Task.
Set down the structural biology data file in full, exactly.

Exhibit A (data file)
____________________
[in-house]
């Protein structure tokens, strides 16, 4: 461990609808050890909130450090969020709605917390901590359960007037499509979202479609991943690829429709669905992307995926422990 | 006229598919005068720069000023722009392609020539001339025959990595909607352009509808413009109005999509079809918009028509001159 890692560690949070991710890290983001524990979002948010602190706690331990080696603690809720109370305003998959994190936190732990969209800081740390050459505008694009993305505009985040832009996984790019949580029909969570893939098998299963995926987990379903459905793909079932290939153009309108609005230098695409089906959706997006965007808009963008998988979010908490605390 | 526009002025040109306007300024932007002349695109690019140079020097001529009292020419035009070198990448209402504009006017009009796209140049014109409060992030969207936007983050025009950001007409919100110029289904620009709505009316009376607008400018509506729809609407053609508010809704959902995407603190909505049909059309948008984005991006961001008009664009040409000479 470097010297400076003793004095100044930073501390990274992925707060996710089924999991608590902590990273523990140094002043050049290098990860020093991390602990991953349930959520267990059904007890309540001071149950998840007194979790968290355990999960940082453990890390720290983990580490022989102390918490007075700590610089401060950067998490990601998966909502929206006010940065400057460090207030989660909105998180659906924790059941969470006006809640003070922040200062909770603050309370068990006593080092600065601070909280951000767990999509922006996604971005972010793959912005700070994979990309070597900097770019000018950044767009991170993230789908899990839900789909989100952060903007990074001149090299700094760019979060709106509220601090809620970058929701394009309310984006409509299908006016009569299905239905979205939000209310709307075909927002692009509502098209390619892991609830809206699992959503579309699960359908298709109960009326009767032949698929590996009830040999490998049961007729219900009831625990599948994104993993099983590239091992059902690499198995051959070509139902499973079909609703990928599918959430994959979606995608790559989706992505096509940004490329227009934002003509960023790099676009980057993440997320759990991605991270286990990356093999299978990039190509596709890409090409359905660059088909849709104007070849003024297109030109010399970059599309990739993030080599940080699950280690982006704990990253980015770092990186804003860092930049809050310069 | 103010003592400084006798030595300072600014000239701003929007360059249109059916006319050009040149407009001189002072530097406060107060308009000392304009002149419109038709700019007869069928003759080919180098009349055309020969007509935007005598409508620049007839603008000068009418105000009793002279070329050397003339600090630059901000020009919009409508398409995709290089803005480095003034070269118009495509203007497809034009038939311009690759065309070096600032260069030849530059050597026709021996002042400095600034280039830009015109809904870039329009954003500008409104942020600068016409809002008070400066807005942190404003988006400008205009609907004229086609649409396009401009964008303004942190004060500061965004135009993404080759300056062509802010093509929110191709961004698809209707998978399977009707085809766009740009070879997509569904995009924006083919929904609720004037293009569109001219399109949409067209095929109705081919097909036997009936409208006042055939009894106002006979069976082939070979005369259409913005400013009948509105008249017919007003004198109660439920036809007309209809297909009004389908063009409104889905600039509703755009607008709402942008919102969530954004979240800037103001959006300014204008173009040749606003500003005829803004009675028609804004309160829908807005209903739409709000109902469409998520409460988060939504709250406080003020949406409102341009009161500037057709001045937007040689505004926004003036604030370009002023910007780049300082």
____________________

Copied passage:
[in-house]
């Protein structure tokens, strides 16, 4: 461990609808050890909130450090969020709605917390901590359960007037499509979202479609991943690829429709669905992307995926422990 | 006229598919005068720069000023722009392609020539001339025959990595909607352009509808413009109005999509079809918009028509001159 890692560690949070991710890290983001524990979002948010602190706690331990080696603690809720109370305003998959994190936190732990969209800081740390050459505008694009993305505009985040832009996984790019949580029909969570893939098998299963995926987990379903459905793909079932290939153009309108609005230098695409089906959706997006965007808009963008998988979010908490605390 | 526009002025040109306007300024932007002349695109690019140079020097001529009292020419035009070198990448209402504009006017009009796209140049014109409060992030969207936007983050025009950001007409919100110029289904620009709505009316009376607008400018509506729809609407053609508010809704959902995407603190909505049909059309948008984005991006961001008009664009040409000479 470097010297400076003793004095100044930073501390990274992925707060996710089924999991608590902590990273523990140094002043050049290098990860020093991390602990991953349930959520267990059904007890309540001071149950998840007194979790968290355990999960940082453990890390720290983990580490022989102390918490007075700590610089401060950067998490990601998966909502929206006010940065400057460090207030989660909105998180659906924790059941969470006006809640003070922040200062909770603050309370068990006593080092600065601070909280951000767990999509922006996604971005972010793959912005700070994979990309070597900097770019000018950044767009991170993230789908899990839900789909989100952060903007990074001149090299700094760019979060709106509220601090809620970058929701394009309310984006409509299908006016009569299905239905979205939000209310709307075909927002692009509502098209390619892991609830809206699992959503579309699960359908298709109960009326009767032949698929590996009830040999490998049961007729219900009831625990599948994104993993099983590239091992059902690499198995051959070509139902499973079909609703990928599918959430994959979606995608790559989706992505096509940004490329227009934002003509960023790099676009980057993440997320759990991605991270286990990356093999299978990039190509596709890409090409359905660059088909849709104007070849003024297109030109010399970059599309990739993030080599940080699950280690982006704990990253980015770092990186804003860092930049809050310069 | 103010003592400084006798030595300072600014000239701003929007360059249109059916006319050009040149407009001189002072530097406060107060308009000392304009002149419109038709700019007869069928003759080919180098009349055309020969007509935007005598409508620049007839603008000068009418105000009793002279070329050397003339600090630059901000020009919009409508398409995709290089803005480095003034070269118009495509203007497809034009038939311009690759065309070096600032260069030849530059050597026709021996002042400095600034280039830009015109809904870039329009954003500008409104942020600068016409809002008070400066807005942190404003988006400008205009609907004229086609649409396009401009964008303004942190004060500061965004135009993404080759300056062509802010093509929110191709961004698809209707998978399977009707085809766009740009070879997509569904995009924006083919929904609720004037293009569109001219399109949409067209095929109705081919097909036997009936409208006042055939009894106002006979069976082939070979005369259409913005400013009948509105008249017919007003004198109660439920036809007309209809297909009004389908063009409104889905600039509703755009607008709402942008919102969530954004979240800037103001959006300014204008173009040749606003500003005829803004009675028609804004309160829908807005209903739409709000109902469409998520409460988060939504709250406080003020949406409102341009009161500037057709001045937007040689505004926004003036604030370009002023910007780049300082």